for Counsellors, Therapists & Mental Health Professionals working with Gender, Sex & Relationship Diversity (GSRD) clients.

What does GSRD mean?

Pink Therapy has expanded our therapeutic and training services beyond the more traditional lesbian, gay, bisexual and transgender LGBT as we found there were many other marginalised groups with an equal or greater need for good mental health support.  We also didn’t find it helpful to be adding more letters into the acronym or alphabet soup as some refer to it, as this too, was limiting and exclusionary, despite it getting as complicated as LGBTTQQIAAP (lesbian, gay, bisexual, transgender, transsexual, queer, questioning, intersex, asexual, ally, pansexual) or even QUILTBAG (queer and questioning, unsure, intersex, lesbian, transgender and two-spirit, bisexual, asexual and aromantic, and gay and genderqueer). So for many years now, we have been using the phrase Gender, Sex and Relationship Diversity (GSRD).

Our descriptions below are our current understanding of marginalised identities, consensual relationships and practices, and not meant to be exclusive.

  • With Gender, we include people on the gender spectrum who might identify as trans, agender, bi-gender, crossdressers, genderqueer, gender fluid, and non-binary and First Nations/Indigenous genders excluded by colonising categories.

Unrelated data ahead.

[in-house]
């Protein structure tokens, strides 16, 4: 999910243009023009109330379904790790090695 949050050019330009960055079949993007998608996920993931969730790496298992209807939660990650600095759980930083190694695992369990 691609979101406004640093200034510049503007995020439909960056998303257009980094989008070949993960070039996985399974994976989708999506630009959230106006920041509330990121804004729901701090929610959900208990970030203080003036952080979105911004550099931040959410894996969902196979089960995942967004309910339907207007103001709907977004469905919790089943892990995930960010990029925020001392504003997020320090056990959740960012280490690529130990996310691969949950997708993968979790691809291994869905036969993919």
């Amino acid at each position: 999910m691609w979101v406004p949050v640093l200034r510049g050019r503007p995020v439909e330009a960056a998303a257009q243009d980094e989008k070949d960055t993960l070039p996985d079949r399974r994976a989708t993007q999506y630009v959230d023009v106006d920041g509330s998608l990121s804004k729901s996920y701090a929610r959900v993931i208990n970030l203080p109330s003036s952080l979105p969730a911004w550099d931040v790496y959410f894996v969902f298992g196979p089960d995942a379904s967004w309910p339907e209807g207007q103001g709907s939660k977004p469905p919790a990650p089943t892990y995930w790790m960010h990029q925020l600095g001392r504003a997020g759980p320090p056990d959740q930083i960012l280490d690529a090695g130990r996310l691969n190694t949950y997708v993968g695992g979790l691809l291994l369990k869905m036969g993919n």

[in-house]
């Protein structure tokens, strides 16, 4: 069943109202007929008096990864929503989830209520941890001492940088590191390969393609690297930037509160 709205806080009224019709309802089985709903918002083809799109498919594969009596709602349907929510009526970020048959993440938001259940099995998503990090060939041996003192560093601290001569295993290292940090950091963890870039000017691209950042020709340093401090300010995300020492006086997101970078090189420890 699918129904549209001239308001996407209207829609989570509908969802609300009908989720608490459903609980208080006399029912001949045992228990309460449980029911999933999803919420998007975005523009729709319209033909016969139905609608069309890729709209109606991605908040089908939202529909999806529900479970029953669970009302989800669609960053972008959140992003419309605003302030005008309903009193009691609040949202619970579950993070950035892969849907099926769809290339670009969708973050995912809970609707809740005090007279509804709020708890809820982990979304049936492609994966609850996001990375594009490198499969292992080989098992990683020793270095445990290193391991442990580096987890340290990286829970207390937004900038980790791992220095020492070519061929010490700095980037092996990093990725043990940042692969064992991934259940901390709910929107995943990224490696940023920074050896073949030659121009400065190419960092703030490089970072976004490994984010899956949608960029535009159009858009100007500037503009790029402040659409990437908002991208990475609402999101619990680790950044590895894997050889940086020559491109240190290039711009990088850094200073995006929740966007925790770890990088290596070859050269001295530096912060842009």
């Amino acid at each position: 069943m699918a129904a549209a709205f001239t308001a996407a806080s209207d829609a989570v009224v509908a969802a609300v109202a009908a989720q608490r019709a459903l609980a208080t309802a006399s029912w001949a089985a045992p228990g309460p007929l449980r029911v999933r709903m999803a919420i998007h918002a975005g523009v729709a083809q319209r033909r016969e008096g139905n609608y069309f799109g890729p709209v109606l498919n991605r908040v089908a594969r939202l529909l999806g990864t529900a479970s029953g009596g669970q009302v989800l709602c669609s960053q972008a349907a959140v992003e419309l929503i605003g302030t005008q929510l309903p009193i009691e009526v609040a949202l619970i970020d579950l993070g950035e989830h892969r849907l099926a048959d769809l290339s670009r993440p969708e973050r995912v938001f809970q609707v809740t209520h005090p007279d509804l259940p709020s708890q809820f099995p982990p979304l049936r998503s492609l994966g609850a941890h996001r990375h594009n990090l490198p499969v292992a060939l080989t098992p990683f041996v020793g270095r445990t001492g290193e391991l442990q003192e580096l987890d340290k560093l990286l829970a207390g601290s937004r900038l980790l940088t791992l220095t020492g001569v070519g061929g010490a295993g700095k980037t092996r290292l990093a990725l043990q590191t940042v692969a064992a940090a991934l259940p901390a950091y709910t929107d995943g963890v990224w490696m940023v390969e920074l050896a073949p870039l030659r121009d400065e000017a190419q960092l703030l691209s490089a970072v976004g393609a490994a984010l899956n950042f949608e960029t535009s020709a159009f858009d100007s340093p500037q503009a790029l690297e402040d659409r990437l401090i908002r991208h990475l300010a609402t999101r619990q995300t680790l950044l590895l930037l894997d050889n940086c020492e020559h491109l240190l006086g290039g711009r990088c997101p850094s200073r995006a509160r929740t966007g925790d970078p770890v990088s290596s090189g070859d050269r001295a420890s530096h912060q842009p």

• We are using two different understandings of the word Sex: Sex as in sexuality, sexual orientation/identities: lesbian, gay, bi- and pan-sexual and those on the asexual spectrum, celibate and those engaged in BDSM/Kink and Fetish.
  • Sex is also being used to mean: biological sex including intersex and people born with sex characteristics (including genitals, gonads and chromosome patterns) that do not fit typical binary notions of male or female bodies).
  • In Relationship Diversities: we include people on the aromantic (aro) spectrum, people involved in BDSM/Kink power exchange relationships, sex work relationships, people in multi-partnered relationships (swingers, non-monogamous, polyamorous people, etc.) as well as those in ‘monogamish’ forms of partnership.
  • These categories have gone through various iterations since Pink Therapy began over 21 years ago. They will probably continue to change as our understanding of the biopsychosocial approach to gender/sex and relationships develops. Now is an exciting and dynamic time working at the forefront of mental health for marginalised people.



A warm welcome from

Dominic Davies

Founder of Pink Therapy